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PERSISTENT CHALLENGE: A tower on the U.S. side of the border fence in Nogales, Ariz., contains cameras and other sensors to detect fence crossing.
Jim West/Sipa Press/Newscom
PERSISTENT CHALLENGE: A tower on the U.S. side of the border fence in Nogales, Ariz., contains cameras and other sensors to detect fence crossing.

Buggy border

Technology | Border Patrol sensors are bedeviled by aging hardware and false alarms

Issue: "Unstoppable?," April 20, 2013

Most of the fences straddling portions of the 2,000-mile border between the United States and Mexico are made of concrete, steel, wire mesh, and sometimes chain link. Another fence is invisible: It consists of a network of “unattended ground sensors”—motion, sound, metal, and even seismic detectors, often buried in the ground and designed to alert border patrol agents wirelessly to the presence of humans or vehicles.

A virtual fence sounds like a smart solution to border security at a time when illegal immigrants and drug smugglers routinely go around or dig tunnels beneath the physical fences. In reality, the border sensor strategy has been dogged by problems for years. Some of the approximately 13,000 sensors now dotting the border are outdated and deteriorating, and send out more false alarms than real ones.

A $1 billion initiative to bulk up the virtual fence blossomed under President George W. Bush, but it failed to meet its goals and got the ax in 2011, after only 72 miles of the Southwestern border were planted with sensors. A $1.5 billion follow-up initiative called the Arizona Border Surveillance Technology Plan aims to upgrade border radio tower, camera, and sensor equipment. But that project has bumped against delays of its own, most recently in February, when a U.S. Customs and Border Protection spokeswoman said the agency was having trouble adding new wireless equipment to its old surveillance infrastructure due to radio bandwidth problems.

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Many existing sensors have been ravaged by nature, the Los Angeles Times reported last fall. Ants have eaten wires and rain has corroded battery terminals.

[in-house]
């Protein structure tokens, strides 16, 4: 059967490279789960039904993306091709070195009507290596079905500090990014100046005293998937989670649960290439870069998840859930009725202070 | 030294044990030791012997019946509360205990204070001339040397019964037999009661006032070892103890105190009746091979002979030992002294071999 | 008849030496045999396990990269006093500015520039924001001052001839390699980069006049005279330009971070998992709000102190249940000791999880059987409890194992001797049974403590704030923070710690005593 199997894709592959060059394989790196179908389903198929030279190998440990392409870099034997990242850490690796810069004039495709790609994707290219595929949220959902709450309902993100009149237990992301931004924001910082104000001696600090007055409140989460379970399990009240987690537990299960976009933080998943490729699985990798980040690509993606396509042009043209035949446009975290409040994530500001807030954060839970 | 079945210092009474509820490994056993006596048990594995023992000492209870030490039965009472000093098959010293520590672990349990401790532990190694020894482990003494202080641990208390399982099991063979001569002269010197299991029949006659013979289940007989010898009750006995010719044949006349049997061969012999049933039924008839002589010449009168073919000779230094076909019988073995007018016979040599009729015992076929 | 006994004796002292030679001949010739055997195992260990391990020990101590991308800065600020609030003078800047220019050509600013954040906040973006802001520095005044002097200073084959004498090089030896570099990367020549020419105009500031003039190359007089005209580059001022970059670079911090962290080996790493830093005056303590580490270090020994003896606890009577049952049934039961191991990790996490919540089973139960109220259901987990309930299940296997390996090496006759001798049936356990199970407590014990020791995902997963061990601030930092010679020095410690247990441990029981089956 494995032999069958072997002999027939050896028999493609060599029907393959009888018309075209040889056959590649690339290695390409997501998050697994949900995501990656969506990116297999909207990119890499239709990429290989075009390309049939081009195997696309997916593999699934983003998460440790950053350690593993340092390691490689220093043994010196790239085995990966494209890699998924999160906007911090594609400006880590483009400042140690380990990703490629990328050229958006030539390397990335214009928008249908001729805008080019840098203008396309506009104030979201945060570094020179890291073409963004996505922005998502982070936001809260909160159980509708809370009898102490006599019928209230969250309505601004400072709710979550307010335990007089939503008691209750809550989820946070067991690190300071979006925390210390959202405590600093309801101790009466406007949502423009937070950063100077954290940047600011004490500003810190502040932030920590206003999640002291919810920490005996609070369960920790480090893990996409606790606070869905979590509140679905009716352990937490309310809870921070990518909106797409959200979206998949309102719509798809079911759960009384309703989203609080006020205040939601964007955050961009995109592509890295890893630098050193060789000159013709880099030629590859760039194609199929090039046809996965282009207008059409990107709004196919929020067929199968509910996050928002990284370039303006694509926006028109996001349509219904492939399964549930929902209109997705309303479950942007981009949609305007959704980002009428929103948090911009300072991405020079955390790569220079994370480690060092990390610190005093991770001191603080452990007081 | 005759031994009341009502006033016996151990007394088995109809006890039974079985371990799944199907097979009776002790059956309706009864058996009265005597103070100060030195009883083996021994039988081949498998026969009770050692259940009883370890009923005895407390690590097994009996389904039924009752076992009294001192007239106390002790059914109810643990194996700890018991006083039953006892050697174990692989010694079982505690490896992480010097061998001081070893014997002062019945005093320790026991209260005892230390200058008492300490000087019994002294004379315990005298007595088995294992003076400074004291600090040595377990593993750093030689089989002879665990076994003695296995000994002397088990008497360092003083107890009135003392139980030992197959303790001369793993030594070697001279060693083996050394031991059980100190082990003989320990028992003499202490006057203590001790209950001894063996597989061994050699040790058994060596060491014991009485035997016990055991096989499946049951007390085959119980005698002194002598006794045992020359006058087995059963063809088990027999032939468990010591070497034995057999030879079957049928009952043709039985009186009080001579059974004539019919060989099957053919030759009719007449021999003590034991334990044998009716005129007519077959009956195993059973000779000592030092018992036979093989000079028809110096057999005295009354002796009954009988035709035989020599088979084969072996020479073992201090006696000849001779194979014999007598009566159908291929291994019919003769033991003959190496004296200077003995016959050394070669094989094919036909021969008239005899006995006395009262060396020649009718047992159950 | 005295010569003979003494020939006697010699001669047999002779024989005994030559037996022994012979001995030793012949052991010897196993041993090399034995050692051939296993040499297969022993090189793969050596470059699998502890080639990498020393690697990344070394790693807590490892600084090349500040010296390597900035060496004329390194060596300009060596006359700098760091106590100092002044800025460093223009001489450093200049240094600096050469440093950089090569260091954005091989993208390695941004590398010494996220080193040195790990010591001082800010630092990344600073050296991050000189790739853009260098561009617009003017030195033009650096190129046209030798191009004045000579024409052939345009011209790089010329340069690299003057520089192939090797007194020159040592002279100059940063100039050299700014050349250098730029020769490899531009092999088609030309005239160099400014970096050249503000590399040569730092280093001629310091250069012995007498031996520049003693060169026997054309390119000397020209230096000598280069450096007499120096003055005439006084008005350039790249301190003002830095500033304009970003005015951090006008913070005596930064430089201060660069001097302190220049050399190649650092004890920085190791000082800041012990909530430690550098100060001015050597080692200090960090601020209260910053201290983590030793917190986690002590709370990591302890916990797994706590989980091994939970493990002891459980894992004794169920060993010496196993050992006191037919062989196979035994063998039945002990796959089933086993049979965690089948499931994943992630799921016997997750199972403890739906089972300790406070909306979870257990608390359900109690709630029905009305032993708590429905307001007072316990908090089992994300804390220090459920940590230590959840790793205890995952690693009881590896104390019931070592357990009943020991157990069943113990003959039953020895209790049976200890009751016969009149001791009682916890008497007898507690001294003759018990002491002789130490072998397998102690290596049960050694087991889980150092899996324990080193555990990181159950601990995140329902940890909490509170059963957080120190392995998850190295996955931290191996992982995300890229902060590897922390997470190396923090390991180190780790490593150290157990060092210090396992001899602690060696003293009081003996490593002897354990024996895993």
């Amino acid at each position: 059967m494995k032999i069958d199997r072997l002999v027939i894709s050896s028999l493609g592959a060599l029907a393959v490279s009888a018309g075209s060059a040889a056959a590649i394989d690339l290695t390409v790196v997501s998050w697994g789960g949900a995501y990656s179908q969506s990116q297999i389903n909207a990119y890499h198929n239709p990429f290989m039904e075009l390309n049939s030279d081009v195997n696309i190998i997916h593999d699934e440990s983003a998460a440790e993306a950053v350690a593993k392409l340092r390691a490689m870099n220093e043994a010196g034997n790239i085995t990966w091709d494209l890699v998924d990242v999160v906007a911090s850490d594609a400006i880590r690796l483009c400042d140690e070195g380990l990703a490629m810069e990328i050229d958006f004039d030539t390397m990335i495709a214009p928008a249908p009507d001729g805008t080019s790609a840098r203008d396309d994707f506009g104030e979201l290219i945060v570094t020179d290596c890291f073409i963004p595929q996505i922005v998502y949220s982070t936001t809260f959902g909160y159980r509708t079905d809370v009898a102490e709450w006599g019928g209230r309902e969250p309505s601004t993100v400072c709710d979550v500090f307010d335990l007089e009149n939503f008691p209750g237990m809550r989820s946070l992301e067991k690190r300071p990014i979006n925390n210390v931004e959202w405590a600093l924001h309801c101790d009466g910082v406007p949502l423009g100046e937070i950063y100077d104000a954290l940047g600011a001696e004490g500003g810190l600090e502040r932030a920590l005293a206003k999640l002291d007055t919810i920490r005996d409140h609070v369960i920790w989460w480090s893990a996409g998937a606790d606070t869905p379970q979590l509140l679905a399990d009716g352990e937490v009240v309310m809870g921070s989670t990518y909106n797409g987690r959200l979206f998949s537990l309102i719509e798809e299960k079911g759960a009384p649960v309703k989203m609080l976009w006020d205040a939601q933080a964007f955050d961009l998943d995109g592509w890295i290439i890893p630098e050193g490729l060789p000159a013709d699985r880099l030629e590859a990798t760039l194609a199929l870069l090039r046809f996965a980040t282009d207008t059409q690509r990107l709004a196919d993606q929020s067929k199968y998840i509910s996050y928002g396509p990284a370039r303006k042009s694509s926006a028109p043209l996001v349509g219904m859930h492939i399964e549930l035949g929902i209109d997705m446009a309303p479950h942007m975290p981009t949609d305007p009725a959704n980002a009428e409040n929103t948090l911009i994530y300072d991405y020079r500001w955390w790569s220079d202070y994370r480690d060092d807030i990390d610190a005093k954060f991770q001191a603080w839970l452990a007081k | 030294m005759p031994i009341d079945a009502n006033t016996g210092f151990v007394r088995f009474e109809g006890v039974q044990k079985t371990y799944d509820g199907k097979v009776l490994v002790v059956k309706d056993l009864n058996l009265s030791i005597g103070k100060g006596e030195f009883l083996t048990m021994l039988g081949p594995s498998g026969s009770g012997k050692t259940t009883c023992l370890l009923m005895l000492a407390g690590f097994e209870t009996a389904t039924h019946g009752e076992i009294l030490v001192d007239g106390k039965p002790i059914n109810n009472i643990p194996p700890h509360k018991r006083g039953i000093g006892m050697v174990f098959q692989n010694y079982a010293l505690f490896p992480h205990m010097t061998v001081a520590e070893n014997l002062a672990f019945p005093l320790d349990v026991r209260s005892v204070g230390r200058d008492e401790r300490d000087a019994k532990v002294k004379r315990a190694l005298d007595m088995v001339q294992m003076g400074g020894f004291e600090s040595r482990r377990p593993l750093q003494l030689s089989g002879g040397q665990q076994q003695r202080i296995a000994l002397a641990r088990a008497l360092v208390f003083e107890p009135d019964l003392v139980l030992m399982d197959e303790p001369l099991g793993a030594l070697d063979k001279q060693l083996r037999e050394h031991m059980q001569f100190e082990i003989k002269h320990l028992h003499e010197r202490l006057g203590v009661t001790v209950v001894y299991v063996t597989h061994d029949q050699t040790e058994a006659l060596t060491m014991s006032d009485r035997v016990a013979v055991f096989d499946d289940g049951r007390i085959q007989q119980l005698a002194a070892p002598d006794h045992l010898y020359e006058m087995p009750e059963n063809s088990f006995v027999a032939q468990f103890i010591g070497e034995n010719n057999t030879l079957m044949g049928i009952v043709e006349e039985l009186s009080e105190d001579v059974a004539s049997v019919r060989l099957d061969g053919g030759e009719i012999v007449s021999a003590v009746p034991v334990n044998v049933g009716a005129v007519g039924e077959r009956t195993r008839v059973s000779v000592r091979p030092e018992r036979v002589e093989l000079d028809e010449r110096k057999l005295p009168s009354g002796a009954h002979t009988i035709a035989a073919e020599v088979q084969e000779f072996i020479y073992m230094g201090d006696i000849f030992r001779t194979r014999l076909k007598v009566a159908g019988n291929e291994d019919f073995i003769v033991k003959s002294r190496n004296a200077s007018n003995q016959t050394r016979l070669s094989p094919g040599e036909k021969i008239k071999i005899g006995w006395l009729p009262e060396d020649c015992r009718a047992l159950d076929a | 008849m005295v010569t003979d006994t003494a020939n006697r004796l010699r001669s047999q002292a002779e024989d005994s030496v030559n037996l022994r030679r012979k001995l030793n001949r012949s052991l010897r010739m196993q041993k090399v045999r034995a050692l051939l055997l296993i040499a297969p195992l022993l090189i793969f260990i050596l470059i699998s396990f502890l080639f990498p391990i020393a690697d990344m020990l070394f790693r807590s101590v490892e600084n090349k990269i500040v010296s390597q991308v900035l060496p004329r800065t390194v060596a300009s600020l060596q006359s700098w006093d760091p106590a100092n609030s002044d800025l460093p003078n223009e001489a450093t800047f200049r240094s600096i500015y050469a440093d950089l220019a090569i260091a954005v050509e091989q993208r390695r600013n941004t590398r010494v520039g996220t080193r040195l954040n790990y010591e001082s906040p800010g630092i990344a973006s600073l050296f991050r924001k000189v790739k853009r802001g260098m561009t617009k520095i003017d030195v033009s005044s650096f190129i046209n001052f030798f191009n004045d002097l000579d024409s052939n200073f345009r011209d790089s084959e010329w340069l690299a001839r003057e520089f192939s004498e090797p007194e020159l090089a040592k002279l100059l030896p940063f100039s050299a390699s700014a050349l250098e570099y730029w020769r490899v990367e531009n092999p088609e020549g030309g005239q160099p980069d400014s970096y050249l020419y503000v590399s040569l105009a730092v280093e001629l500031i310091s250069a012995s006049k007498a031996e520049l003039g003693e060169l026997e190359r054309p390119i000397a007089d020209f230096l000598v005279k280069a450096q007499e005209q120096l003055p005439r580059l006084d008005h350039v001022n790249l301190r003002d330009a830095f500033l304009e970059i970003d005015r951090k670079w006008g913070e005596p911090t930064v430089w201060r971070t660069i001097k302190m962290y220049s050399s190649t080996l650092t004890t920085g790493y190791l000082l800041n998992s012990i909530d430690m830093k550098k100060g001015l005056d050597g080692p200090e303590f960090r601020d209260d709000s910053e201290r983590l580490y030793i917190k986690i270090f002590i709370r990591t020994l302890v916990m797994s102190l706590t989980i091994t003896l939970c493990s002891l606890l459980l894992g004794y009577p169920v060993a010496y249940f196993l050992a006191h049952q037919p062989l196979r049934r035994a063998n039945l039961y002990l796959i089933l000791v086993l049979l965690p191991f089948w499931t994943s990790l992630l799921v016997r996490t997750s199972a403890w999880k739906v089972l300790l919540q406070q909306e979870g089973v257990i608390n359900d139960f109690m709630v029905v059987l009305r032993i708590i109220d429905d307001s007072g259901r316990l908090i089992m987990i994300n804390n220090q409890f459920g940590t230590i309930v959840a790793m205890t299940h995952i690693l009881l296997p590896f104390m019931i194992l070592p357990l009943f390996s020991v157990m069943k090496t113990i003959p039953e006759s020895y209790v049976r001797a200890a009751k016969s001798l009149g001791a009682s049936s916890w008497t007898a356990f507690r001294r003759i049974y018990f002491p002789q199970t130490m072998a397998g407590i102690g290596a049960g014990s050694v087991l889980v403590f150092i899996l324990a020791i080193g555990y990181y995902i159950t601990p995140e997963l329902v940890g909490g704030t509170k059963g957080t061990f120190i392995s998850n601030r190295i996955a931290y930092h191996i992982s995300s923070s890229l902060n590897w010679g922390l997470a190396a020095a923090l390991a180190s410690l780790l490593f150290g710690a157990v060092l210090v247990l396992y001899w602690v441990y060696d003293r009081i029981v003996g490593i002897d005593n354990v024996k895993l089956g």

In 2005 government officials said weather, animals, trains, and other false alarm sources were triggering one-third or more of all sensor alerts. Along the Southwestern border, a sensor was triggered about every 44 seconds, and most of the time Border Patrol agents never determined the cause, due to a lack of manpower needed to check each alarm. When the sensors detected actual illegal aliens, they got away two times out of three. Last October a false alarm turned deadly when Border Patrol agents investigating a sensor accidentally fired on one another in the dark, killing one agent and wounding another.

A string of problems doesn’t always mean we should abandon a goal, but it highlights the persistent challenge of stopping illegal crossings. Another border security technology, flying drones, may help close gaps the sensors haven’t. The Border Patrol’s 10 Predator and Guardian drones helped authorities make 143 arrests and seize 66,000 pounds of narcotics last year.

Thumbs down

Fingerprint scanning would seem to be a foolproof identification method, but doctors at an emergency clinic near São Paulo, Brazil, have proved it isn’t. Police arrested 29-year-old Thaune Nunes Ferreira in March after learning she was using silicone thumbs—complete with embedded fingerprints—to fool the clinic’s employee identification system and falsely clock in for her colleagues, who cooperated in the fraud. The fake fingers enabled six or more fellow doctors to skip night shifts on a regular basis. Ferreira said her supervisor forced her to clock in for the workers and pocketed money generated by the scheme. —D.J.D.

Daniel James Devine
Daniel James Devine

Daniel is managing editor of WORLD Magazine and lives in Indiana. Follow Daniel on Twitter @DanJamDevine.


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